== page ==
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Leguminous Plants for Green Manuring and for Feeding.

Leguminous Plants for Green Manuring and for Feeding.

Date: 1894
Creator: Allen, E. W.
Description: Report discussing the use of legumes for green manuring to enhance the fertility of farm soil and for feeding livestock.
Contributing Partner: UNT Libraries Government Documents Department
The Feeding of Farm Animals

The Feeding of Farm Animals

Date: 1895
Creator: Allen, E. W. (Edward W.)
Description: Report discussing the general principles of the feeding of farm animals based on experiments and investigations as well as the observations of successful animal feeders. The discussion includes suggested rations for various animals and purposes.
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The Feeding of Farm Animals

The Feeding of Farm Animals

Date: 1897
Creator: Allen, E. W. (Edward W.)
Description: Report discussing the general principles of the feeding of farm animals based on experiments and investigations as well as the observations of successful animal feeders. The discussion includes suggested rations for various animals and purposes.
Contributing Partner: UNT Libraries Government Documents Department
The Turnip Aphid in the Southern States and Methods for Its Control

The Turnip Aphid in the Southern States and Methods for Its Control

Date: 1941
Creator: Allen, Norman, 1900- & Harrison, P. K. (Perry Kips), b. 1891
Description: "The turnip aphid is one of the most destructive and widely distributed pests of turnip, mustard, radish, and related crops in the United States. It causes heavy losses to growers of these crops every year, especially in the Southern States. Dust mixtures containing derris, cube, or nicotine, and sprays containing derris or cube, will control the turnip aphid when applied properly. The first application of insecticides should be made when the plants are very small, and additional applications should be made at intervals of 7 to 14 days up to the time of harvest. To provide for effective application of insecticides, the seed of susceptible crops should be planted in drills, with the rows spaced uniformly apart. The following cultural practices aid in the successful production of crops exposed to turnip aphid attack: (1) A well-prepared, fertile seedbed to produce thrifty and rapidly growing plants, (2) planting the seed in drills to permit cultivation, (3) harvesting early to shorten the period of exposure to infestation, (4) destroying crop remnants to eliminate a common sources of infestation to succeeding crops, and (5) applying a nitrogenous fertilizer to stimulate plant growth." -- p. ii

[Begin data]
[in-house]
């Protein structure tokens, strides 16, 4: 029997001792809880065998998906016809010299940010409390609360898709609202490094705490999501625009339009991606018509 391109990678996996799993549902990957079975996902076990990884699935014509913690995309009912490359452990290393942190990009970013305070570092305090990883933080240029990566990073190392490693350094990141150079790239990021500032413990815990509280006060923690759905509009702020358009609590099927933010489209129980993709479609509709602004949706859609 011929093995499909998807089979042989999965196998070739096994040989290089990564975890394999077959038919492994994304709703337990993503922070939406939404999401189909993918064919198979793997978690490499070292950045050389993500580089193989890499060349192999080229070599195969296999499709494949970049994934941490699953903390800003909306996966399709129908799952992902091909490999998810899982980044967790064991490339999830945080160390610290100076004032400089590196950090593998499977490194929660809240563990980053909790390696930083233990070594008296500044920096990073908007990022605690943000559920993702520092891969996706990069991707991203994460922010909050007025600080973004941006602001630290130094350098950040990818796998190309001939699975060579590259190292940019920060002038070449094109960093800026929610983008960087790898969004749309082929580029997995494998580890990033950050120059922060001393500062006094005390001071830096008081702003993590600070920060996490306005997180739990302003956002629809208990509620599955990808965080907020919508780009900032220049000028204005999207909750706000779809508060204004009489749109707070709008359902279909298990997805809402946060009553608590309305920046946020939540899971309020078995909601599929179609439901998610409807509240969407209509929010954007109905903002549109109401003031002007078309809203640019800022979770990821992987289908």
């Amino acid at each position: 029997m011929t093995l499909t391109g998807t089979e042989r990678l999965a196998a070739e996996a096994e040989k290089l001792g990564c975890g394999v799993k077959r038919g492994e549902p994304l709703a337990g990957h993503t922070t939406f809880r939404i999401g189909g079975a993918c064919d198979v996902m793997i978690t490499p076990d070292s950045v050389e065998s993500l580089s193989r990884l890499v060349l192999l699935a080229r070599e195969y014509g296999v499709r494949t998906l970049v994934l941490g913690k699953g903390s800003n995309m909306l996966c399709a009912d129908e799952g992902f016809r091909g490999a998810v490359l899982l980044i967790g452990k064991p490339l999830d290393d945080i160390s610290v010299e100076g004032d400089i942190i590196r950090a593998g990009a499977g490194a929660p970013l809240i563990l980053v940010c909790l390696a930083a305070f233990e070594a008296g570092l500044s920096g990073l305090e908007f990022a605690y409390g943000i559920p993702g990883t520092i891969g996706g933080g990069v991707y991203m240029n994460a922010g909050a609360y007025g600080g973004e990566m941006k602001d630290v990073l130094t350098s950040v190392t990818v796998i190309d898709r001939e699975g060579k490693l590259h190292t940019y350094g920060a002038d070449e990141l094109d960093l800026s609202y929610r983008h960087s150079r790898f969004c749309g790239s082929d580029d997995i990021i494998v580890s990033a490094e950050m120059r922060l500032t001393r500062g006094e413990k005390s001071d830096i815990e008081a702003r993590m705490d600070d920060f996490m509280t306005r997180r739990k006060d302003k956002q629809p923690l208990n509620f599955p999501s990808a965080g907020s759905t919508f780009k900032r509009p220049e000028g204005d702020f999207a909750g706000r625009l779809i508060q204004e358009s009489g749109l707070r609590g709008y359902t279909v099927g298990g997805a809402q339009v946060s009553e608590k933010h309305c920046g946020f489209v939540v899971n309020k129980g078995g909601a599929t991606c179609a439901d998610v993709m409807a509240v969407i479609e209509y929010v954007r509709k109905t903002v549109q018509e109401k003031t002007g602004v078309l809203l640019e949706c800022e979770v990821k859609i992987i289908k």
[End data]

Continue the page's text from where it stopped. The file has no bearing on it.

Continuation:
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Cheese Making on the Farm

Cheese Making on the Farm

Date: 1903
Creator: Alvord, Henry Clay, b. 1854
Description: Report discussing the proper methods for making cheese on farms. Includes suggestions for making print, pot, Neufch√Ętel, English cream, French cream, and double cream cheeses.
Contributing Partner: UNT Libraries Government Documents Department
The dairy herd: its formation and management.

The dairy herd: its formation and management.

Date: 1904
Creator: Alvord, Henry E. (Henry Elijah), 1844-1904
Description: A guide to the care and feeding of dairy cattle, and management of the dairy herd.
Contributing Partner: UNT Libraries Government Documents Department
Tuberculosis: A Plain Statement of Facts Regarding the Disease, Prepared Especially for Farmers and Others Interested in Live Stock

Tuberculosis: A Plain Statement of Facts Regarding the Disease, Prepared Especially for Farmers and Others Interested in Live Stock

Date: 1911
Creator: American Veterinary Medical Association. International Commission on the Control of Bovine Tuberculosis
Description: Report discussing the occurrence of tuberculosis in livestock, including its causes, symptoms, means of transmission, and the tuberculin test.
Contributing Partner: UNT Libraries Government Documents Department
Making land produce useful wildlife.

Making land produce useful wildlife.

Date: 1969
Creator: Anderson, Wallace Lowell, 1913-
Description: Discusses the benefits of biological balance on ranches and farms. Describes ways to allow wildlife to flourish for the purposes of hunting, trapping, fishing and other recreation.
Contributing Partner: UNT Libraries Government Documents Department
The Computation of Rations for Farm Animals by the Use of Energy Values

The Computation of Rations for Farm Animals by the Use of Energy Values

Date: 1909
Creator: Armsby, Henry Prentiss, 1853-1921
Description: Report explaining the general dietary requirements of farm animals and methods for determining the food rations that will ensure that they receive necessary nutrients.
Contributing Partner: UNT Libraries Government Documents Department
Using electricity to water your garden.

Using electricity to water your garden.

Date: 1952
Creator: Arnold, Earl L. (Earl Lee), 1907-
Description: Describes the installation and use of equipment for watering a home garden.